Biographical accounts of Hester Pulter often open with John Milton’s poem to her sister, Margaret Ley. Yet the form in which he wrote–a sonnet–was not one Pulter chose to write in, and indeed relatively few seventeenth-century women did so. In her essay “Where had all the flowers gone?” (2012), Diana Henderson suggests that we should read as sonnets many poems by women which have some sonnet qualities, though she also cautions that the desire to cast these poems as sonnets might prove a wrongheaded way of measuring women to men’s standards. My paper will explore both these sides of the argument in relation to several of Pulter’s short poems, including “The Circle” 1, 2 and 4, and “The Hope.” It will explore the intersections of aesthetic and material form in these poems, insofar as these can be disentangled in Pulter’s manuscript works. I will focus on Pulter’s rhetoric of circularity, her attention to circles, revolutions and centers, and the intersections of these with the sonnet form, the sonnet cycle and earlier procreation sonnets.

Sarah C. E. Ross, Victoria University of Wellington
"To thee, and only thee, I will complain": Complaint and its Refusal in Pulter’s Religious Lyrics

Hester Pulter’s corpus is already recognised as an important engagement in the poetry of complaint, the open-ended amplification of woe that proliferates through the Renaissance and is harnessed to the expression of amorous, religious, political, and generalised loss. Katie Smith, in her doctoral thesis, has explored the legacy of Ovidian complaint in Pulter’s work; Alice Eardley has written on the (cognate) expression of melancholy in her verse; and Kate Chedgzoy and I, among others, have written on the ways in which poems such as “The Complaint of Thames” repurpose the male-authored, female-voiced framed complaint to the ends of female political engagement. But what of Pulter’s religious lyrics? To what extent do they position themselves as complaints, and how do they articulate their relationship to the religious complaint tradition?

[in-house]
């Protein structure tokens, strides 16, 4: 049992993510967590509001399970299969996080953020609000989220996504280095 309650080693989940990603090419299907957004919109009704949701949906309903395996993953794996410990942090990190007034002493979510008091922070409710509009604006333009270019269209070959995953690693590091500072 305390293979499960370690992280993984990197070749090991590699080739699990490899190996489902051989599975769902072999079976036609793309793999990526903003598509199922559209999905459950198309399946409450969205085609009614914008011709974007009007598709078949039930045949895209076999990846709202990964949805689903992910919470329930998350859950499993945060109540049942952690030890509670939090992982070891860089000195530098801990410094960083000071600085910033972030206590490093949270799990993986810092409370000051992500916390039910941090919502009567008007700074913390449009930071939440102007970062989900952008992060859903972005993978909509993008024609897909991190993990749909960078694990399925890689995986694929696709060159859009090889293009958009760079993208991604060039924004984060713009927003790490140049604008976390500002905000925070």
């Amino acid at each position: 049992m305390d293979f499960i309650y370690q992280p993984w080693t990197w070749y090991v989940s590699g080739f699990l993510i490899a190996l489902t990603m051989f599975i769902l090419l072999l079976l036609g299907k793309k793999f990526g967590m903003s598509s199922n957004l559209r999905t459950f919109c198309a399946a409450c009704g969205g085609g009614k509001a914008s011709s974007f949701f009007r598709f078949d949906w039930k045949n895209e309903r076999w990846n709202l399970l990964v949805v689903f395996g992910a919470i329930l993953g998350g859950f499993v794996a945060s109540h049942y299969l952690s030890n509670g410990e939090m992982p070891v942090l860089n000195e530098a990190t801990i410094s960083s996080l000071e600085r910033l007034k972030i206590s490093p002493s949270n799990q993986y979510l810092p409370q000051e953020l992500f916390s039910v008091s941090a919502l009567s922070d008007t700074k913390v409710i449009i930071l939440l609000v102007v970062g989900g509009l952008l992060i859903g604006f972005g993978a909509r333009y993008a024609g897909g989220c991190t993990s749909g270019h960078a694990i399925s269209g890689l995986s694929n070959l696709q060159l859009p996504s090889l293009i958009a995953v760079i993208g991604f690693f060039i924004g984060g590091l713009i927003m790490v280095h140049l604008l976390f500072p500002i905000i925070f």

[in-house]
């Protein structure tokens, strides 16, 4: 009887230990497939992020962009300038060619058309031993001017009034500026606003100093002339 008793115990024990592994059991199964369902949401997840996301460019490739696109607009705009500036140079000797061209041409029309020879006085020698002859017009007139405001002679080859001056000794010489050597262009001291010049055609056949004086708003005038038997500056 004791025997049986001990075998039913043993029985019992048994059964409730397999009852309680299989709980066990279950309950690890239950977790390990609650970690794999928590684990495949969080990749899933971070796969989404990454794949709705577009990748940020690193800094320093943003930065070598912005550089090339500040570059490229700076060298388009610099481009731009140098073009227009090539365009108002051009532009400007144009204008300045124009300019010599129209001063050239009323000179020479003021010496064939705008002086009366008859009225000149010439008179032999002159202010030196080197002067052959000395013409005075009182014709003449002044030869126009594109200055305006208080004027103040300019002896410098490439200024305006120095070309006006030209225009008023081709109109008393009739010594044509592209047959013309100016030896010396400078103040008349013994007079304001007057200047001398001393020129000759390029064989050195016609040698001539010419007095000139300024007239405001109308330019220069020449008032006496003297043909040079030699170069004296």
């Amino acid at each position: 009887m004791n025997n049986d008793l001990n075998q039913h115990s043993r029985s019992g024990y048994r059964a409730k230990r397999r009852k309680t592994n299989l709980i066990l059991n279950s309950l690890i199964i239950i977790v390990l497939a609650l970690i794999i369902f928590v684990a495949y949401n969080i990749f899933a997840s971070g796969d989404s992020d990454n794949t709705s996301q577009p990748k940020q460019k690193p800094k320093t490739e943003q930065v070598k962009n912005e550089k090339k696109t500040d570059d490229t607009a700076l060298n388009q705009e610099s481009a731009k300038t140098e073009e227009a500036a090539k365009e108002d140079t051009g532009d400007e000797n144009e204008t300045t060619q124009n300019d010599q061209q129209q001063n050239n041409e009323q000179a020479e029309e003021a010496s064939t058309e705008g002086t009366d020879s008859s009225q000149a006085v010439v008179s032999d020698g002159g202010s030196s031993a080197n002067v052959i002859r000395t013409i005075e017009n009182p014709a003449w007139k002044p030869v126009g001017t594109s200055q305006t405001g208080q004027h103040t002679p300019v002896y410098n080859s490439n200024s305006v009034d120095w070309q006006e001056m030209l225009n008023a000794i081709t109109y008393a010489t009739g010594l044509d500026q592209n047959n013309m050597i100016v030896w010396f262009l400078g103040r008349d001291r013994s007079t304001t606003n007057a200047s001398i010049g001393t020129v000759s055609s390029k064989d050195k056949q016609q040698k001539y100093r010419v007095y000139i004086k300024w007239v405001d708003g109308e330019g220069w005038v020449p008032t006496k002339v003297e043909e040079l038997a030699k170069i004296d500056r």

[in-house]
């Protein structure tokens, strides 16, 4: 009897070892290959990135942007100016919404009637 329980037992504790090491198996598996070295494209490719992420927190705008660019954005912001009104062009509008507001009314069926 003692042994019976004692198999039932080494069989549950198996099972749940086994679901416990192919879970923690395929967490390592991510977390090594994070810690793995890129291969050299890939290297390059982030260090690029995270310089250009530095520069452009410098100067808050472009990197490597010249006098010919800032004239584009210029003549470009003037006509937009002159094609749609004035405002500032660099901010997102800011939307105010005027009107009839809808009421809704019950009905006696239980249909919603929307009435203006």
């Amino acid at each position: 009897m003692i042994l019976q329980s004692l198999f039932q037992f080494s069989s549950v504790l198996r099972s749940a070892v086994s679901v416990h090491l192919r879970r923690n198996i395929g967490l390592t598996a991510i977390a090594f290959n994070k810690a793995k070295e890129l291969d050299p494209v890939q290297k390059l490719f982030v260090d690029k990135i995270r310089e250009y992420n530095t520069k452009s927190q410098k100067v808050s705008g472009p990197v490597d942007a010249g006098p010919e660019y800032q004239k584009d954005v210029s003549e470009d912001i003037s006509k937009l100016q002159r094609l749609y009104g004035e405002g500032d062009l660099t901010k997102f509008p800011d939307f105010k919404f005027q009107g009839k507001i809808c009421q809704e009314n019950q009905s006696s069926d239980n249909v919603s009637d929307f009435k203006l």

This paper asks what (if anything) is to be gained by reading Pulter’s religious lyrics through the lens of complaint, and examines the way her devotional postures and rhetoric of supplication move between complaint, meditation, and a distinctly Pulterian mode of philosophical consolation. Seeking in part to define “religious complaint” in the mid-seventeenth-century, this paper will explore her lyrics’ paradoxical dynamic of abandonment and certainty in God’s love, and examine the ways in which Pulter and women like her mobilise “private” devotion to the plaintful expression of worldy loss and / or to petition for redress in this world or beyond.

Elizabeth Kolkovich, The Ohio State University, Mansfield
Editing Grief: Pulter’s Jane Poems

Pulter’s “Upon the death of my dear and lovely daughter” (Poem 10) reimagines the parental grief poem. It experiments with a range of approaches to death and loss drawn from Christianity, classical myth, advice literature, and love poetry. As Pulter imagines speaking to a broad audience, she critiques her culture’s attitude toward grief and instead advocates indulgence. The Jane poems illustrate especially well how Pulter’s poems frequently echo and expand one another, and the manuscript in which they appear reveals Pulter’s own indulgent return to the loss of Jane. One line in “Upon the death” is crossed out, and nine new lines are marked for insertion in its place. I speculate that this addition is authorially sanctioned, part of a subtle but significant trend of authorial revisiting and revising poems in the manuscript. This paper explains my rationale for editing “Upon the death” two ways and explores what “early” and “late” versions of the poem reveal about Pulter’s style and process. More broadly, this paper investigates how understanding Pulter as an editor further illuminates one of her main poetic motifs: the sometimes comforting and sometimes devastating circle.